Ed Koch, the late mayor of New York City who was endorsed by both the Republican and Democratic parties in the 1980s, was known for asking, “How'm I doin’?”
Sometimes it's hard to really know how you are doing, as an individual clinician or an organization. We have dashboards that give us up-to-date information and scorecards that summarize our functionality over longer periods of time. The two are frequently confused, so think of it this way. You can't safely drive a car without a dashboard. You need to know how fast you are going, how much gas is in the tank, and if your engine is running hot. A scorecard will tell you that you've driven an average of 45 miles per hour over the last three months, but not that you're currently 10 miles per hour over the limit. When there is a flashing light behind you, the officer won't care that on average you haven't been speeding over the prior two quarters.
Most organizations have a plethora of internal scorecards and a cornucopia of dashboards, each presumably leading to immediate action and innovation. However, more often than not they are misleading and misinterpreted. Whether it's length of stay, patient experience, or the dreaded category of “observed to expected,” when it comes to metrics, the quality of the data itself can be suspect, and if this is the case, then any analysis will be flawed. We hope these reports should in some way lead to action, but there's the old “garbage in, garbage out” conundrum. Unfortunately, many physician administrators will act on data that would never pass the peer-reviewed literature test. The same leader who would advise against publishing research due to shoddy statistics often accepts administrative data at face value.
Internal scorecards are a fact of life in the era of scoring systems for hospitals. It started in 1919, 100 years ago, with Ernest Codman and his “end results” theory. He wanted facilities to track their outcomes on inpatient mortality as well as posthospital survival, with a goal of improving surgical care. Surgical luminaries like Charles Mayo and Harvey Cushing supported this system, via the American College of Surgeons. They called it the Minimum Standards for Hospitals. It still exists today as The Joint Commission, although the original 18-page manual has been expanded to a considerably longer incarnation. There are numerous other rating bodies, such as U.S. News and World Report, Vizient, Leapfrog, and the five-star rating system (see July 2015 Newman's Notions), to name just a few. Each has its own secret sauce of measurement and scoring that affects the reputation of an institution and the workload of administrators.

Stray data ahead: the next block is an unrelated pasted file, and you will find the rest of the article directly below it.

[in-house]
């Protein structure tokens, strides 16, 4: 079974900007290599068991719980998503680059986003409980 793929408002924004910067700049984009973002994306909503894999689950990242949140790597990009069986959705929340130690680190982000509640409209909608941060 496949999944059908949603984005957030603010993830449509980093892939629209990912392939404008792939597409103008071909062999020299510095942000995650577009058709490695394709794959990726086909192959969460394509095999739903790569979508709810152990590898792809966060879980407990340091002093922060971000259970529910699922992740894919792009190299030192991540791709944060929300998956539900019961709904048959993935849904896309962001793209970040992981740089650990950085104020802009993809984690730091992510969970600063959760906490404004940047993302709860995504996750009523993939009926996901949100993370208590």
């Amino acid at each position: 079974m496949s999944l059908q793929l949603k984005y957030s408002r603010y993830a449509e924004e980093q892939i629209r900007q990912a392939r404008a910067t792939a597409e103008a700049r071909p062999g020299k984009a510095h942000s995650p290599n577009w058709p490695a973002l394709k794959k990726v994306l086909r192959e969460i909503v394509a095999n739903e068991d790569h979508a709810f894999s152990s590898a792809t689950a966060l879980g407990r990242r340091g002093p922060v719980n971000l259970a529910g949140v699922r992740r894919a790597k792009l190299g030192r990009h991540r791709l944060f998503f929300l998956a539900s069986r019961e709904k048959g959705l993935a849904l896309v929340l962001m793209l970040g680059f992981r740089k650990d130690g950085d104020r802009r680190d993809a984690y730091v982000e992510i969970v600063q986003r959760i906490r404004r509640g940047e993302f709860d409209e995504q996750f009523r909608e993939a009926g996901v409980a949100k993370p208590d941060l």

Some metrics make sense at face value but on further cogitation only lead down the veritable Carrollian rabbit hole. One great example of this is hospital length of stay (LOS). This should be straightforward—it's the length of time the patient is in the hospital. But is it? Suppose you check into a hotel and park your car in a nearby garage, arriving Monday and leaving Thursday. You pay for three days at the hotel—Monday, Tuesday, and Wednesday nights. However, you are charged for four days of parking—Monday through Thursday. So what is the LOS, three days or four?
When you try to calculate an average LOS, is it the stay of patients currently in the hospital or that of patients who have been discharged? If you have a patient in for 198 days, when does that long stay hit the books? And if a patient is admitted at 11 p.m. and discharged two hours later at 1 a.m. the next day, is that two days? Is it even one? It is deceptively simple and decidedly complex.
One way in which risk adjusters approach LOS is to examine what is expected and then compare the ratio of observed to expected (O/E ratio). A patient with one medical problem and no comorbidities might be expected to stay in the hospital a shorter amount of time than a much sicker one. For example, the patient with GI bleeding who lives at home and took too much ibuprofen is vastly different from the cirrhotic patient on dialysis who lives in a nursing home. And they are both different from the patient with angiodysplasia and atrial fibrillation who is taking warfarin and happens to be homeless. The O/E ratio is of vital interest to those who are vitally interested in it. Given these complexities, the expected LOS is a function of documentation accuracy. If your O/E is less than 1.0, you're doing better than expected.
So, “How'm I doin’?” Some days I think I'm doing just fine.
When I was younger, I expected that by this time in my life I'd be a marathon-running CEO with a Ferrari and homes in Aspen, Nice, and Tokyo. The observed is quite different. Despite the vagaries of gravity and entropy, I'm still waddling along, built for comfort not speed. I do have a home, but it's in Minnesota. I have a happy career and love my children. And I get to write for ACP Hospitalist. Dang, my O/E ratio is way over 1.0.